Herd immunity and silent infection: friends or foes?

There have been more than 10.7 million diagnosed cases worldwide, including over 516 thousand deaths since October 2019. The figures published by the Center for Disease Control (C.D.C) suggest that these figures might be well off the real count of people infected. …


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On June 9, 2020, the number of cases with coronavirus disease in France hospitalized in intensive care dropped under the 1,000 threshold for the first time since the start of the outbreak. While on July 10, 2020, this same metric entered the red zone in Florida. As many as 48 hospitals in Florida have reached their full capability in their intensive care units and present zero ICU beds, reported CNN. Another 52 Florida hospitals have less than 10 percent ICU beds available, according to data released by the Agency for Health Care Administration (AHCA). During this period, the sunshine state announced almost 9,000 new coronavirus disease cases. And at least 120 coronavirus disease-related deaths, making the cumulative cases more than 232,000 with over 4,000 coronavirus-related deaths in the state, said the report.


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Among the many lingering issues surrounding the spread of coronavirus and its long-term development is “How to make a correct diagnosis of the disease?”.

Are 80% of COVID-19 patients asymptomatic? The prevalence is the contamination rate among the population. What is the prevalence of SARS-CoV-2 antibody in the U.S.? In Europe? The prevalence expectedly varies from less than 5% to 25% in the U.S. and most European countries. The prevalence percentages stand between 10 and 15% in Southern Europe: 13% in Italy, 11% in Spain, 15% in France. But with significant regional differences, in France, the Grand Est (North East) is estimated to have a prevalence of over 20% while the South West is under 5%. In the state of New York (USA), the prevalence rate is 13.9%, with a high 21.2% in New York City. But, both in L.A. County and in Santa Clara, it is between 4 and 9%. …


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Does Data Analytics Matter?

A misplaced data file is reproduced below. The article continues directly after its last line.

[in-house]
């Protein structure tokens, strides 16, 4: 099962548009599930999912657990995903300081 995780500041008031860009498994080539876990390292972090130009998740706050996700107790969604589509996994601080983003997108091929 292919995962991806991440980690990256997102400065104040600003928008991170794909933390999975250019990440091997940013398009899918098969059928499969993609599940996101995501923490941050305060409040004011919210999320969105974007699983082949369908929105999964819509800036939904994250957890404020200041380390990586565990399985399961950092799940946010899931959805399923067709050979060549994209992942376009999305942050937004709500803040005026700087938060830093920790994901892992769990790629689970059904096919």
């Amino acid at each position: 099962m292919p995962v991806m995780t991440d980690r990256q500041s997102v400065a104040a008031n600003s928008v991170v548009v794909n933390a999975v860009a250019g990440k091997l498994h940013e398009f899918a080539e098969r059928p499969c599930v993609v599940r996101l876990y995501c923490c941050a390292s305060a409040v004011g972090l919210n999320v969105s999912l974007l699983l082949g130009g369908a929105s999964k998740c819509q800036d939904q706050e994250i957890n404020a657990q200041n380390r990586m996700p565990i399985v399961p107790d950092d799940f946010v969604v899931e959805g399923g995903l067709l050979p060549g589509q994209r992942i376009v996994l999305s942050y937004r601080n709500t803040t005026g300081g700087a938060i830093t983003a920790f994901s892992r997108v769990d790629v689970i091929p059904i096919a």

In these early days of data capture and analysis, “data analytics” can mean a huge number of things, ranging from simple presentation graphs to sophisticated prediction apparatus. From a practical sense, “data analytics” perhaps is best defined as “the ability to derive ROI from information”.

How to quantify ROI from information?

The ROI obtained from information can be described in much the same way as ROI from any other investment of resource: in terms of cost and return.

Costs can be measured in traditional ways:

  • expenditure of capital,
  • investment of intellectual property,
  • investment of time,
  • investment of other finite resources.

Ultimately, ROI can be measured in traditional ways as well: derived value from the final product. Value may vary from use case to use case. In many business use cases, value is incremental revenue produced as a result of the activity. In others, it may be the attainment of an objective, such as solving a specific problem. In all cases, it can ultimately be reduced down to the traditional measure used to assess ROI in non-analytical activities. …


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Artificial Intelligence (AI) is among the most discussed topics of the last 10 years. As the volume of collected data increases dramatically, technics such as Machine Learning, Deep Learning or Predictive Modeling become a part of our everyday concerns.

Let’s take a look at Predictive Modeling. It can be defined as the process that uses a historical dataset to build a mathematical solution with the purpose to predict outcomes from new data. Basically, it means that you use old data with verified results to build a mathematical model. This model will then be used to calculate predictions, i.e. …

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The Small Data Predictive Modeling Company. Self-service AI for Small Data : www.mydatamodels.com